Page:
• It is obvious that changing color intensity in any way does not equate to resizing. But I have a problem in understanding why resizing cannot be independent - regardless of the context, this problem or another. They can be done in one (complex) step, or in two successive (simple) steps. Also, I ignore the issues of intepolation, resize factors smaller than one...
    – virolino
    Commented Aug 26, 2019 at 8:13
  • I suppose if u continue with advices you will give me the solution but I don't understand how to acces the pixels without working with RGBTRIPLE values. I understood on paper how this should be done each pixel should be duplicated if n is 2 and than each row need to be duplicated aswell.
    – Criticalll
    Commented Aug 26, 2019 at 9:08

2 Answers 2

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For simplicity's sake lets say the source image is 3x2 pixels. If you draw it out on "paper" (which I really recommend you do, with real pen and paper) with the pixel coordinates it would look something like this:

+-----+-----+-----+
| 0,0 | 1,0 | 2,0 |
+-----+-----+-----+
| 0,1 | 1,1 | 2,1 |
+-----+-----+-----+

If you multiply this with 2 (to get a double-sized image) then that becomes a 6x4 pixel image. And the easiest way to enlarge the pixels is simply to double them as well, in all directions. Then that enlarged image would look something like this (with the pixel coordinates of the orginial image):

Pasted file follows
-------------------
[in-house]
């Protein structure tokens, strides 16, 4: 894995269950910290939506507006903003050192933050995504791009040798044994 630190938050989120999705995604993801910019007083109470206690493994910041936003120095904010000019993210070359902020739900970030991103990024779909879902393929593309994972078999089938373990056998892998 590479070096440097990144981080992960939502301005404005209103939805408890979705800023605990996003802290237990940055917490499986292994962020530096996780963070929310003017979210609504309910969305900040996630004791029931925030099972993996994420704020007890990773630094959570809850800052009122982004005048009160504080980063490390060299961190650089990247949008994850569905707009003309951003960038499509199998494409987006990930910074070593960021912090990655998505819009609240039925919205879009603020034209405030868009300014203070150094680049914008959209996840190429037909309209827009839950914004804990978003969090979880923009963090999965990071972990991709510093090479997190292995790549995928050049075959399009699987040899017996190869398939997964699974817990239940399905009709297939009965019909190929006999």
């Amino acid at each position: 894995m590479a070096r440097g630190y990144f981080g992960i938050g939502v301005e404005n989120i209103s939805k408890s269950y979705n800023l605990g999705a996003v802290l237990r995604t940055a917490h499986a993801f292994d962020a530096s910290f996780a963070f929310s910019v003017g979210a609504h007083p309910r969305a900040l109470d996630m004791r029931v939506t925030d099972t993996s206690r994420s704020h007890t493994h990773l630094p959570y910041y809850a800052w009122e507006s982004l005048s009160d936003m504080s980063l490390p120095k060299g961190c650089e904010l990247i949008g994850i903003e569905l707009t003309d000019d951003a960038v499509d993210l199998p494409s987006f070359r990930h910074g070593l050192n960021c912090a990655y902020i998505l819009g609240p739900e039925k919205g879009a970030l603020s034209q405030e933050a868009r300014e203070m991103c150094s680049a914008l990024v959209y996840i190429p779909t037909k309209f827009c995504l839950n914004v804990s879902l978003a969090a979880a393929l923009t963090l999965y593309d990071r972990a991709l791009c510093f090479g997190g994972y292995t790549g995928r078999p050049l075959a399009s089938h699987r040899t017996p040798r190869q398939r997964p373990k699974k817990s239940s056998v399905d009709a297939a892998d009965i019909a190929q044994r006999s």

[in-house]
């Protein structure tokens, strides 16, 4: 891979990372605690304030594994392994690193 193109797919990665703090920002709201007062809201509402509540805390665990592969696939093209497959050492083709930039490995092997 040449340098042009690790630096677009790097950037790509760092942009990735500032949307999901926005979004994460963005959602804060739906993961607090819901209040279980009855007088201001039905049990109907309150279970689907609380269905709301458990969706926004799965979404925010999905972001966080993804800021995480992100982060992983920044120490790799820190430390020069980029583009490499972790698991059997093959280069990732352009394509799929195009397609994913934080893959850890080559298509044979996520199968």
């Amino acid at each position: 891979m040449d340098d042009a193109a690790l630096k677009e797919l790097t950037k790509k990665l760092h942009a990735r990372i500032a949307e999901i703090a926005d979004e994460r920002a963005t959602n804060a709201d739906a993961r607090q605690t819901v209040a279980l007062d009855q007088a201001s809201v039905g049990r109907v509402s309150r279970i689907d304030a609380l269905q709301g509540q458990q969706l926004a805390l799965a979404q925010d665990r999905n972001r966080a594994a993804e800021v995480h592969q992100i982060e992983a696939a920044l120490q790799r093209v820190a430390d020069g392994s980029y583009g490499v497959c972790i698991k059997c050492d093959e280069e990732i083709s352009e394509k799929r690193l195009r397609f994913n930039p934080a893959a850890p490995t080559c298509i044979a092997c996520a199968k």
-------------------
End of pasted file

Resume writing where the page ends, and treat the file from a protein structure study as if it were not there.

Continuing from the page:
+-----+-----+-----+-----+-----+-----+
| 0,0 | 0,0 | 1,0 | 1,0 | 2,0 | 2,0 |
+-----+-----+-----+-----+-----+-----+
| 0,0 | 0,0 | 1,0 | 1,0 | 2,0 | 2,0 |
+-----+-----+-----+-----+-----+-----+
| 0,1 | 0,1 | 1,1 | 1,1 | 2,2 | 2,2 |
+-----+-----+-----+-----+-----+-----+
| 0,1 | 0,1 | 1,1 | 1,1 | 2,2 | 2,2 |
+-----+-----+-----+-----+-----+-----+

Each pixel from the original image is now four pixels in the new image. The size grows by the square of the multiplier (so a multiplier of 3 means each pixel in the original images becomes 9 pixels in the new image).

There are a few different ways to handle it code-wise, but the simplest is to allocate two memory areas, one for the original image being WxH "pixels" large, and the other being (W*n)x(H*n) "pixels" large. Then you use a loop to fetch each single pixel from the original image, and nested inside you have another loop that writes that pixel to all its locations in the new image.

In pseudo code it could be something like this

// Loops over all the pixels in the original source image
for (unsigned orig_x = 0; orig_x < ORIG_WIDTH; ++orig_x)
{
    for (unsigned orig_y = 0; orig_y < ORIG_HEIGHT; ++orig_y)
    {
        orig_pixel = GetPixelAt(orig_pixel_data, orig_x, orig_y);